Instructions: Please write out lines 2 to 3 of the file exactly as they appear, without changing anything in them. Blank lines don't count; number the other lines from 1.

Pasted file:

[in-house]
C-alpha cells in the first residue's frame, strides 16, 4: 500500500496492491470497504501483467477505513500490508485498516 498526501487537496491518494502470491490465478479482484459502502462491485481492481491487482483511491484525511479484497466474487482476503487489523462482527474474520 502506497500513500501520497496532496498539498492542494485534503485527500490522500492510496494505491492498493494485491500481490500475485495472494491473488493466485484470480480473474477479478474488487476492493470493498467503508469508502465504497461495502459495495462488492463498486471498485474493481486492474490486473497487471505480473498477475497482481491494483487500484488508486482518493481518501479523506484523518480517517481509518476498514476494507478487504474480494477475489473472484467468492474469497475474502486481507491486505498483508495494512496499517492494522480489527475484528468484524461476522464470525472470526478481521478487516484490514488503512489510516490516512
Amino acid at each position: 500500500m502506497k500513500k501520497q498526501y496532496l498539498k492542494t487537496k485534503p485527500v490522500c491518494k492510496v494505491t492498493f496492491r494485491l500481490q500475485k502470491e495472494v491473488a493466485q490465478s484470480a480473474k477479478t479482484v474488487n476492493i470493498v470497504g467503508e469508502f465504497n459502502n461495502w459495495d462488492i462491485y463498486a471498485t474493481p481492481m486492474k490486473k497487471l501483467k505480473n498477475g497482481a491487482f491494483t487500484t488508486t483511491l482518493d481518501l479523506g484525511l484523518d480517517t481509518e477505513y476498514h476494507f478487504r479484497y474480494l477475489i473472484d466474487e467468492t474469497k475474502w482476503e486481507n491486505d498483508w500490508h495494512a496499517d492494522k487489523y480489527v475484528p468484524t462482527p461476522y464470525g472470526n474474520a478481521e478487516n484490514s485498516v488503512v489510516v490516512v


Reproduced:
C-alpha cells in the first residue's frame, strides 16, 4: 500500500496492491470497504501483467477505513500490508485498516 498526501487537496491518494502470491490465478479482484459502502462491485481492481491487482483511491484525511479484497466474487482476503487489523462482527474474520 502506497500513500501520497496532496498539498492542494485534503485527500490522500492510496494505491492498493494485491500481490500475485495472494491473488493466485484470480480473474477479478474488487476492493470493498467503508469508502465504497461495502459495495462488492463498486471498485474493481486492474490486473497487471505480473498477475497482481491494483487500484488508486482518493481518501479523506484523518480517517481509518476498514476494507478487504474480494477475489473472484467468492474469497475474502486481507491486505498483508495494512496499517492494522480489527475484528468484524461476522464470525472470526478481521478487516484490514488503512489510516490516512
Amino acid at each position: 500500500m502506497k500513500k501520497q498526501y496532496l498539498k492542494t487537496k485534503p485527500v490522500c491518494k492510496v494505491t492498493f496492491r494485491l500481490q500475485k502470491e495472494v491473488a493466485q490465478s484470480a480473474k477479478t479482484v474488487n476492493i470493498v470497504g467503508e469508502f465504497n459502502n461495502w459495495d462488492i462491485y463498486a471498485t474493481p481492481m486492474k490486473k497487471l501483467k505480473n498477475g497482481a491487482f491494483t487500484t488508486t483511491l482518493d481518501l479523506g484525511l484523518d480517517t481509518e477505513y476498514h476494507f478487504r479484497y474480494l477475489i473472484d466474487e467468492t474469497k475474502w482476503e486481507n491486505d498483508w500490508h495494512a496499517d492494522k487489523y480489527v475484528p468484524t462482527p461476522y464470525g472470526n474474520a478481521e478487516n484490514s485498516v488503512v489510516v490516512v